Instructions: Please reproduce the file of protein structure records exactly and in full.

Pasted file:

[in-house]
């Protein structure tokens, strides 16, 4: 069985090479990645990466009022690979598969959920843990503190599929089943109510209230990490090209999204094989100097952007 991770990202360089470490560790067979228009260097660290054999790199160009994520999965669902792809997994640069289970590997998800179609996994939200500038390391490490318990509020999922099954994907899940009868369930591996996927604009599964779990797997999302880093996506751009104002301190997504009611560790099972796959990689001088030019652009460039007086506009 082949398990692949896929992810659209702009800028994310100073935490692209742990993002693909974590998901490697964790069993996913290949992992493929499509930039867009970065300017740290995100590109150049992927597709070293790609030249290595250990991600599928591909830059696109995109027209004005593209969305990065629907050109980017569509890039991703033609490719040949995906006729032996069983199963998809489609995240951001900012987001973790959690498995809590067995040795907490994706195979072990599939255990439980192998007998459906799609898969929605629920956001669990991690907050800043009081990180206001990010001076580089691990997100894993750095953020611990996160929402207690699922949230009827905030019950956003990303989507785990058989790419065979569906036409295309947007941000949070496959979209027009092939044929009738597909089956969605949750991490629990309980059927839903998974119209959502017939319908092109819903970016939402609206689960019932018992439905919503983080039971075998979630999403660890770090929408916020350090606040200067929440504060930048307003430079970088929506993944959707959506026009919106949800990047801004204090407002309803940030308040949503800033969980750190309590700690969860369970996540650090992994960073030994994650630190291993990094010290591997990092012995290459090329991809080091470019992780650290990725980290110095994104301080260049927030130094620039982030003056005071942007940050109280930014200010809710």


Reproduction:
[in-house]
């Protein structure tokens, strides 16, 4: 069985090479990645990466009022690979598969959920843990503190599929089943109510209230990490090209999204094989100097952007 991770990202360089470490560790067979228009260097660290054999790199160009994520999965669902792809997994640069289970590997998800179609996994939200500038390391490490318990509020999922099954994907899940009868369930591996996927604009599964779990797997999302880093996506751009104002301190997504009611560790099972796959990689001088030019652009460039007086506009 082949398990692949896929992810659209702009800028994310100073935490692209742990993002693909974590998901490697964790069993996913290949992992493929499509930039867009970065300017740290995100590109150049992927597709070293790609030249290595250990991600599928591909830059696109995109027209004005593209969305990065629907050109980017569509890039991703033609490719040949995906006729032996069983199963998809489609995240951001900012987001973790959690498995809590067995040795907490994706195979072990599939255990439980192998007998459906799609898969929605629920956001669990991690907050800043009081990180206001990010001076580089691990997100894993750095953020611990996160929402207690699922949230009827905030019950956003990303989507785990058989790419065979569906036409295309947007941000949070496959979209027009092939044929009738597909089956969605949750991490629990309980059927839903998974119209959502017939319908092109819903970016939402609206689960019932018992439905919503983080039971075998979630999403660890770090929408916020350090606040200067929440504060930048307003430079970088929506993944959707959506026009919106949800990047801004204090407002309803940030308040949503800033969980750190309590700690969860369970996540650090992994960073030994994650630190291993990094010290591997990092012995290459090329991809080091470019992780650290990725980290110095994104301080260049927030130094620039982030003056005071942007940050109280930014200010809710």